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Recount recap: Challenges dropping, Coleman tries to stop absentee count

The "drop the challenges" game continued this weekend with perhaps the last push from Al Franken and Norm Coleman before the state Canvassing Board meets tomorrow to go through challenges. 

At the very end, Coleman is changing his strategy. The two had been dropping challenges at a similar rate, but now Coleman says he could have close to double the challenges of Franken. It could be a smart strategy since challenges give the candidate a better chance of gaining new votes, but it might not work, the AP says.

From the Pioneer Press:
Franken said Sunday he would present no more than 500 challenges at Tuesday's meeting of the state Canvassing Board, composed of Secretary of State Mark Ritchie and four jurists. Coleman countered by saying he would present no more than 1,000. 
The campaigns had lodged more than 3,000 challenges each as part of a statewide hand recount, which got under way after the Nov. 4 vote ended with Coleman leading by 215 votes.
The Associated Press analyzed the challenged ballots and found most could be easily assigned intent:
An Associated Press analysis of the more than 5,000 challenged ballots found that most of the votes have clear intent and no deficiencies for which they would be disqualified under Minnesota law. The AP's cataloguing includes many challenges that were later withdrawn by the campaigns and the roughly 3,500 that remained up in the air as of Saturday. 
But the AP's analysis found that nearly 300 challenges wouldn't benefit either man because the voter clearly favored a third-party candidate or skipped the race. The AP also found that among challenged ballots that easily could be assigned, Franken netted 200 more votes than Coleman.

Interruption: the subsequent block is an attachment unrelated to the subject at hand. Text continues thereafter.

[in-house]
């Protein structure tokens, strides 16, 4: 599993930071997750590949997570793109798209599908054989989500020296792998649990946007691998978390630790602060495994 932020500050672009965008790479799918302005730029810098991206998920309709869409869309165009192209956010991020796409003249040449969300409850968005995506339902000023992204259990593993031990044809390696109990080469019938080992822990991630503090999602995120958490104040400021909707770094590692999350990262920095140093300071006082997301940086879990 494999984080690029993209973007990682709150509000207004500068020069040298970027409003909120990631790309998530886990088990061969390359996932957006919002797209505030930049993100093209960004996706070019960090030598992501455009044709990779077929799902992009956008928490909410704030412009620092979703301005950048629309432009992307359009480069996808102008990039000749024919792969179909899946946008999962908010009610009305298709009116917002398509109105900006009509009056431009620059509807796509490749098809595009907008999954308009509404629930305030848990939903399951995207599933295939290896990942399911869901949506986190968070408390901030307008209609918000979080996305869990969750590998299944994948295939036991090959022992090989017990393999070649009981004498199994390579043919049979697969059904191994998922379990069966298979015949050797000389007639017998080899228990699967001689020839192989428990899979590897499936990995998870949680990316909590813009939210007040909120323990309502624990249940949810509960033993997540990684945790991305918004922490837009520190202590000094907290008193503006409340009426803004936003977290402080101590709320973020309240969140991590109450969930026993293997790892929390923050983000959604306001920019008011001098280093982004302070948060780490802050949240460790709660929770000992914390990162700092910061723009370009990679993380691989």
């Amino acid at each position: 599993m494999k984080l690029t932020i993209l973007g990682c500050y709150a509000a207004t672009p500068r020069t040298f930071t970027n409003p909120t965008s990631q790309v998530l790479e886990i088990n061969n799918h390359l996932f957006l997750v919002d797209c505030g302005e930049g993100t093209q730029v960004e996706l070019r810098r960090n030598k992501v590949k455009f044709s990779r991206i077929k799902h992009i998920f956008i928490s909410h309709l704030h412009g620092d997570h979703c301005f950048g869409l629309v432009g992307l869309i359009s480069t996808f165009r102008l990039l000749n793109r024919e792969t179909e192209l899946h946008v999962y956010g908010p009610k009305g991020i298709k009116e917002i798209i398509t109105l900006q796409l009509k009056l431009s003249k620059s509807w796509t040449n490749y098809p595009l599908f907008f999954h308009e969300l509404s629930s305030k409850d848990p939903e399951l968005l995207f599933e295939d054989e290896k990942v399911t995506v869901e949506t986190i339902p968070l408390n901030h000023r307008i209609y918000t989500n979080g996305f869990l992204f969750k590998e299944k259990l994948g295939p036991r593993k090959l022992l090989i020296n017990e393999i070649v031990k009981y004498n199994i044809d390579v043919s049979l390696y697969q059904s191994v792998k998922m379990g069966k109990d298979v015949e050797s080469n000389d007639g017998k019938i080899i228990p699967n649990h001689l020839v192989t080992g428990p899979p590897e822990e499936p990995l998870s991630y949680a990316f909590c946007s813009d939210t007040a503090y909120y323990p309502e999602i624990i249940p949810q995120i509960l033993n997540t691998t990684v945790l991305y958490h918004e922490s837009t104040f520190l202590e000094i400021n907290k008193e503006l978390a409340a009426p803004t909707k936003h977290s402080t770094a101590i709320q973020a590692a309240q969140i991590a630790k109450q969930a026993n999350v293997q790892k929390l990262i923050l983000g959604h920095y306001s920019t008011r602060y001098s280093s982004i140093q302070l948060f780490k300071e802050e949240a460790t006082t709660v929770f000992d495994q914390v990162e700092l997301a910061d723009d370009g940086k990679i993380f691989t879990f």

But Coleman has withdrawn significantly fewer ballot challenges than Franken -- that is, the pool of challenges that can now be awarded to Franken is larger, and both campaigns announced Sunday that they would withdraw more challenges by Tuesday. Of the remaining challenges, the AP found that only about 1,640 couldn't reliably be awarded to either candidate. 
More than 400 possible Franken votes were being held up on grounds that those voters identified their ballots through write-ins, initials, phone numbers or some other distinctive marking. At least 300 possible Coleman votes were in limbo for the same reasons.
Coleman also made a court move, announced Friday, to try to make the counting of wrongly rejected absentee votes more consistent, the Star Tribune says. 

Coleman's lawyers asked the state Supreme Court to jump in to rule on how absentee votes should be sorted for a possible count in the final tally. The campaign is requesting that the court stop election officials in the counties from counting until the ruling is made.